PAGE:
Virtually no housing for low-wage earners
This year, for the first time in the 16 years the [National Low Income Housing Coalition] has determined that there is no place in the country where a full-time worker earning minimum wage can afford to rent even a one-bedroom apartment at fair market rent.
The report shows that this year's national housing wage - the hourly wage a full-time worker needs to earn in order to cover the rent with no more than 30 percent of his or her income - is $15.78 an hour. That's up from $15.37 an hour in 2004 and is more than three times the federal minimum wage of $5.15 an hour.
The communications director for Housing California, a leading statewide housing advocacy group, said the vast majority of housing being built in the Sacramento region is for purchase, not for rent. While classified sections fill with "for sale" ads, Bender said, some 38 percent of the region's residents need to rent. Many of them can't find any place they can afford. The market is penalizing hairdressers and grocery clerks and garbage collectors who don't make enough to buy, Bender said.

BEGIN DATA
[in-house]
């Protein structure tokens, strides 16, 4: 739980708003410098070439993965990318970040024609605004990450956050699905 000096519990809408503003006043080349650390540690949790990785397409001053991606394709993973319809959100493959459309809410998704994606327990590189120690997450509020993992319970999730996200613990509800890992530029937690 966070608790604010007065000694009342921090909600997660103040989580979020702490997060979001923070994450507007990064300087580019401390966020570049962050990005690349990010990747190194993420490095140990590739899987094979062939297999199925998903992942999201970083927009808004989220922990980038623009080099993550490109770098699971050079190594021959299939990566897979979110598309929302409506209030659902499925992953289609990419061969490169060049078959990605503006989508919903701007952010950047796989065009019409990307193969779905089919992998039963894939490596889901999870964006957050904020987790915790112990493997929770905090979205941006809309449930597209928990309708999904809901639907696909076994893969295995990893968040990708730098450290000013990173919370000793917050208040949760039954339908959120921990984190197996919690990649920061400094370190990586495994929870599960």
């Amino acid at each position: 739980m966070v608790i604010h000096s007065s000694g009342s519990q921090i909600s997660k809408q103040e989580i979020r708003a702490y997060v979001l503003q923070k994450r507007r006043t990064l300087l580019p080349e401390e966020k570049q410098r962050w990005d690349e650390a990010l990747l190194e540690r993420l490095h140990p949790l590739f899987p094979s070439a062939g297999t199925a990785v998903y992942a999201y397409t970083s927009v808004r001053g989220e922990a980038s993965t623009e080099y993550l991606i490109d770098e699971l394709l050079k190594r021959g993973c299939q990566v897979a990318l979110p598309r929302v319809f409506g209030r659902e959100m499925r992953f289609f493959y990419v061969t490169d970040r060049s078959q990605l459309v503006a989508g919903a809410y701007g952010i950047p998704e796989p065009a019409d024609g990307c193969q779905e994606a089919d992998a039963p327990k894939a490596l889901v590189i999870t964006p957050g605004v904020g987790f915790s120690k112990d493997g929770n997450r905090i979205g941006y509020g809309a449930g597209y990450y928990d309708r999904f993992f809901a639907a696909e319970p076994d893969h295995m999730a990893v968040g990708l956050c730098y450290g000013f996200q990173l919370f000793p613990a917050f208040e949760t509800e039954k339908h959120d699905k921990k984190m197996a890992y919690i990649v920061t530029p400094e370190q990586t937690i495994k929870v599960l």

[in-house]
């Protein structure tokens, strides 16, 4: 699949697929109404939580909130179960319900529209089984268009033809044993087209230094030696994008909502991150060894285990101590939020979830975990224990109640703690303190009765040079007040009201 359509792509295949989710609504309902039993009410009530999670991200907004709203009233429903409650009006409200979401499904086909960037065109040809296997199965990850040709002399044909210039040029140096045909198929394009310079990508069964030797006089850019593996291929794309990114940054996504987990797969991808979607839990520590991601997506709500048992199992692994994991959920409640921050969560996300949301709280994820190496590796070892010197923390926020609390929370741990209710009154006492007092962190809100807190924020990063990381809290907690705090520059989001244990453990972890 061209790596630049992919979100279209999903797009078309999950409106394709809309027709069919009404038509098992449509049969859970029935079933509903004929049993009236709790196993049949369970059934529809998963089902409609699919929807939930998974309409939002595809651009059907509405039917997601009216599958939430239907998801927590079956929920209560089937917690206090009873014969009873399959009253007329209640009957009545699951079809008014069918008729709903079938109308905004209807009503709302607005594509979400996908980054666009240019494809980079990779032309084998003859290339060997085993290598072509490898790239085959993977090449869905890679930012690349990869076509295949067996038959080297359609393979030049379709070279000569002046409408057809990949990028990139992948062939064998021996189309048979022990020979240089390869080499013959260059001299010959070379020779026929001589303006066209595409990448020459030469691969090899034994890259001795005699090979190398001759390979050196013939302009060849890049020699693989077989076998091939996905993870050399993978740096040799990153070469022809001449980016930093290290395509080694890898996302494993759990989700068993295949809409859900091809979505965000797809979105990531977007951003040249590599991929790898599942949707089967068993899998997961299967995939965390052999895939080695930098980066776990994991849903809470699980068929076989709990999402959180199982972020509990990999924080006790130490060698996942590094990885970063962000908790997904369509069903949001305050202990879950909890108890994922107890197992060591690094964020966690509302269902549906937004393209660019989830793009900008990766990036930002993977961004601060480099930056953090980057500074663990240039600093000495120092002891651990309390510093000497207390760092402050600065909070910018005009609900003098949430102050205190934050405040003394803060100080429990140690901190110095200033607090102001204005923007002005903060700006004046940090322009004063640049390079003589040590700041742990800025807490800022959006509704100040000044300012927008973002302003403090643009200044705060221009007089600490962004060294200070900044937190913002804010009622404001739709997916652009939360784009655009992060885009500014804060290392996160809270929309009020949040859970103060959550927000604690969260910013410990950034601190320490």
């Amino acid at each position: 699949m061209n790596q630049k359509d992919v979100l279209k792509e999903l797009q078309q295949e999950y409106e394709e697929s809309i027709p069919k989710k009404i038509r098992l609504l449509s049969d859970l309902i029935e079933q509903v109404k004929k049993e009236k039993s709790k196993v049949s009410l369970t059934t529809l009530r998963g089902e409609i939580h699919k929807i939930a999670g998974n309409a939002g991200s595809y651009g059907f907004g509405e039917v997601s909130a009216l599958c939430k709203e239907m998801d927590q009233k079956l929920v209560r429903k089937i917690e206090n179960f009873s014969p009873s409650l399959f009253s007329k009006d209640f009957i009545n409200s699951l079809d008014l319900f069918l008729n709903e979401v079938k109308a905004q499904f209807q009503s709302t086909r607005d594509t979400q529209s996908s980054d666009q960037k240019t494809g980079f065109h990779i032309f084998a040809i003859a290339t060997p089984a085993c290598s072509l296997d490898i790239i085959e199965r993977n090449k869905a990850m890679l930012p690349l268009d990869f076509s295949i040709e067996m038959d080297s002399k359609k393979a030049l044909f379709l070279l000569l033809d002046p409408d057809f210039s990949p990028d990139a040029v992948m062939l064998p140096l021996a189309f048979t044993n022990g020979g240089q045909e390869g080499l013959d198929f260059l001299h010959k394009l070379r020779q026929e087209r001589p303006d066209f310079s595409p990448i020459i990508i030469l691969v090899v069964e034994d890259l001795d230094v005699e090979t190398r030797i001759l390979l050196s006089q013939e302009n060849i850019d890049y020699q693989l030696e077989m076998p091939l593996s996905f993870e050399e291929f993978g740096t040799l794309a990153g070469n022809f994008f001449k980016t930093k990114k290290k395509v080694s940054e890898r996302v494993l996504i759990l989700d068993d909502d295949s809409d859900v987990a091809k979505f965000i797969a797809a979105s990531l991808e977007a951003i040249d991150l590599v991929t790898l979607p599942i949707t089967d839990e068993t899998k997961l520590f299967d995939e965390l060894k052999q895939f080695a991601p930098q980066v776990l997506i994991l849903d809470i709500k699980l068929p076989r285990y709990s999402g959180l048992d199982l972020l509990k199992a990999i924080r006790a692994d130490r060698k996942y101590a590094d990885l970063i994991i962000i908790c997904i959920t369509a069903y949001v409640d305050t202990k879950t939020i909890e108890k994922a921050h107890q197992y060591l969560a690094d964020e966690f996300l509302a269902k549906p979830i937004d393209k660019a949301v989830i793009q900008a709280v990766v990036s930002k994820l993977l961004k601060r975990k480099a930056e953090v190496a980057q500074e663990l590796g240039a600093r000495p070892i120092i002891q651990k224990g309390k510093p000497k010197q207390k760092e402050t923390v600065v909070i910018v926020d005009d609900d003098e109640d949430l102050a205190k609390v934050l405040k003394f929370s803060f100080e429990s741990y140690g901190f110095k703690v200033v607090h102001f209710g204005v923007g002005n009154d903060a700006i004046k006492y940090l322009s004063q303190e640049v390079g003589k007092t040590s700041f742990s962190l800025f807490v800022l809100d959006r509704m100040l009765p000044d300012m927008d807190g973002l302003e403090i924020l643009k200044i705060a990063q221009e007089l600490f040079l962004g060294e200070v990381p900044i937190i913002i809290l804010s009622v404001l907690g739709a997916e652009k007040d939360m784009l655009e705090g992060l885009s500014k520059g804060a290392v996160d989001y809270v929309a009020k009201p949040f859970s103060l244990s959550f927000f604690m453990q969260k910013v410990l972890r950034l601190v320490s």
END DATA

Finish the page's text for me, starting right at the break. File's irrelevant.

The housing wage computed by the National Low Income Housing Coalition is the hourly wage a full-time worker needs to earn in order to cover the rent with no more than 30 percent of his or her income. To use the rent/wage calculator, go here.